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Re: Meaning behind Control-G

From: Paul Eggert
Subject: Re: Meaning behind Control-G
Date: Mon, 1 Jun 2020 18:51:25 -0700
User-agent: Mozilla/5.0 (X11; Linux x86_64; rv:68.0) Gecko/20100101 Thunderbird/68.8.0

On 6/1/20 6:44 AM, Stefan Monnier wrote:
> FWIW, the link between C-g and "BEL" is pretty clear: it must be
> [G]raham [Bel]l

Hah! As long as we're guessing, why not [G]ordon [Bel]l? His early work predates
ASCII and Wikipedia says he designed the first UART (this was for the PDP-1) so
he was very much in the thick of things when Control-G was invented. I'll cc him
in this email to see whether he knows whether Control-G and BEL are related
because of him.

It's unlikely, though. I looked it up, and BEL goes back to the Western Union
code (sometimes called the Baudot-Murray code, ITA2, or CCITT#2) invented in
1901. It was a 5-bit code with an escape, and BEL was an escaped J. The New
Zealand inventor Donald Murray invented BEL to ring the mechanical bells in his
telegraphic typewriters. (Murray eventually became rich from his teleprinter
patents and died a wealthy philosopher in Switzerland.)

When ASCII was developed in the early 1960s, BEL was one of the standardized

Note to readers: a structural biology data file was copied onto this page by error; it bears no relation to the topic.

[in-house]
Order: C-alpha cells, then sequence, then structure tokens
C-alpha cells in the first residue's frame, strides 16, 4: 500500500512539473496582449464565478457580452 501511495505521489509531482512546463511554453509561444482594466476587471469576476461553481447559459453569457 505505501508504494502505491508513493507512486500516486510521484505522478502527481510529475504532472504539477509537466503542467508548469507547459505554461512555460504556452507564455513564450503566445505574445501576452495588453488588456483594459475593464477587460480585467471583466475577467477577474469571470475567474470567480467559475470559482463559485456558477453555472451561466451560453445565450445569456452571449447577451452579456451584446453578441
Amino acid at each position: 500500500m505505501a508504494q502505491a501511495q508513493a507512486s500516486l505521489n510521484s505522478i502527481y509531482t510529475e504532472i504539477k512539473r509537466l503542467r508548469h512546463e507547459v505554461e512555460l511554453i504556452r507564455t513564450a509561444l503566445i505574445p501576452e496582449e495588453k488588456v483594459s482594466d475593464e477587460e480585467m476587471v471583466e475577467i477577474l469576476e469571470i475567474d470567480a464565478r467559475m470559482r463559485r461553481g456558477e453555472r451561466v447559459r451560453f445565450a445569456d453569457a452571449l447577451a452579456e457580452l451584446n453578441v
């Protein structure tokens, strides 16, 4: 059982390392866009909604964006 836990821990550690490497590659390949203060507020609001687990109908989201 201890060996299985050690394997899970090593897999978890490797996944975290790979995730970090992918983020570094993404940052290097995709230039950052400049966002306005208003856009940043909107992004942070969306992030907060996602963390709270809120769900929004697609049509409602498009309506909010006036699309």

characters for compatibility with ITA2. The developers of ASCII looked at all
the control characters to be standardized, and attempted to maximize the Hamming
distance between the bit patterns of pairs of control characters where confusion
was likely to cause the most damage. (This little tidbit of information comes
from page 245 of Charles E Mackenzie's 1980 book "Coded Character Sets, History
and Development".)

The best person to ask exactly why C-g was assigned to BEL would be Bob Bemer,
co-developer of COBOL and sometimes called the "Father of ASCII" for his lead
role in ASCII standardization. Unfortunately for us he passed away in 2004.

That being said, Western Union and Bell were bitter commercial competitors (see
the Telephone Cases of the 1870s and 1880s), and I very much doubt that Western
Union would name one of its character codes after Alexander Graham Bell.

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